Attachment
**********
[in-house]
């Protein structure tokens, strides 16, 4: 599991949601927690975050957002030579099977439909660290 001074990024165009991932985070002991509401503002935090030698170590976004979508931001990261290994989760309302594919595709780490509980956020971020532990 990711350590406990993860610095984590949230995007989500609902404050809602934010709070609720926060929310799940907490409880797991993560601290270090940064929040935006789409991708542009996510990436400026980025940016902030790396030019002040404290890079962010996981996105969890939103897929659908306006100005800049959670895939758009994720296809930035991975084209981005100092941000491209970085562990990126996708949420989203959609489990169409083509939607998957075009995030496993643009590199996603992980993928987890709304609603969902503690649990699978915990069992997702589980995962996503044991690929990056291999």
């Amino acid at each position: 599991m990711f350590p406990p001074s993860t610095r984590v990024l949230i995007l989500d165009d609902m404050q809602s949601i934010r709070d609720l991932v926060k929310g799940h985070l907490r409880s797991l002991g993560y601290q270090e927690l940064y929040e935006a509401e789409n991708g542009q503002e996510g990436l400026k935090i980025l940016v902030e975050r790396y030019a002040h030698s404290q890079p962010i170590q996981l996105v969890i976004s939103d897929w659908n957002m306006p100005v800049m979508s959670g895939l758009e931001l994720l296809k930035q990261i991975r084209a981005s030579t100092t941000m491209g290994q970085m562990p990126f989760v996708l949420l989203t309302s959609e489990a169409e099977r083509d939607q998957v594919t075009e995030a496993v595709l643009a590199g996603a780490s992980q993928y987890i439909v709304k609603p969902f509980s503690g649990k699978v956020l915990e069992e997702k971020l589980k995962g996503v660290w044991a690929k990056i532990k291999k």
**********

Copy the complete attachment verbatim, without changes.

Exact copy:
[in-house]
């Protein structure tokens, strides 16, 4: 599991949601927690975050957002030579099977439909660290 001074990024165009991932985070002991509401503002935090030698170590976004979508931001990261290994989760309302594919595709780490509980956020971020532990 990711350590406990993860610095984590949230995007989500609902404050809602934010709070609720926060929310799940907490409880797991993560601290270090940064929040935006789409991708542009996510990436400026980025940016902030790396030019002040404290890079962010996981996105969890939103897929659908306006100005800049959670895939758009994720296809930035991975084209981005100092941000491209970085562990990126996708949420989203959609489990169409083509939607998957075009995030496993643009590199996603992980993928987890709304609603969902503690649990699978915990069992997702589980995962996503044991690929990056291999």
């Amino acid at each position: 599991m990711f350590p406990p001074s993860t610095r984590v990024l949230i995007l989500d165009d609902m404050q809602s949601i934010r709070d609720l991932v926060k929310g799940h985070l907490r409880s797991l002991g993560y601290q270090e927690l940064y929040e935006a509401e789409n991708g542009q503002e996510g990436l400026k935090i980025l940016v902030e975050r790396y030019a002040h030698s404290q890079p962010i170590q996981l996105v969890i976004s939103d897929w659908n957002m306006p100005v800049m979508s959670g895939l758009e931001l994720l296809k930035q990261i991975r084209a981005s030579t100092t941000m491209g290994q970085m562990p990126f989760v996708l949420l989203t309302s959609e489990a169409e099977r083509d939607q998957v594919t075009e995030a496993v595709l643009a590199g996603a780490s992980q993928y987890i439909v709304k609603p969902f509980s503690g649990k699978v956020l915990e069992e997702k971020l589980k995962g996503v660290w044991a690929k990056i532990k291999k």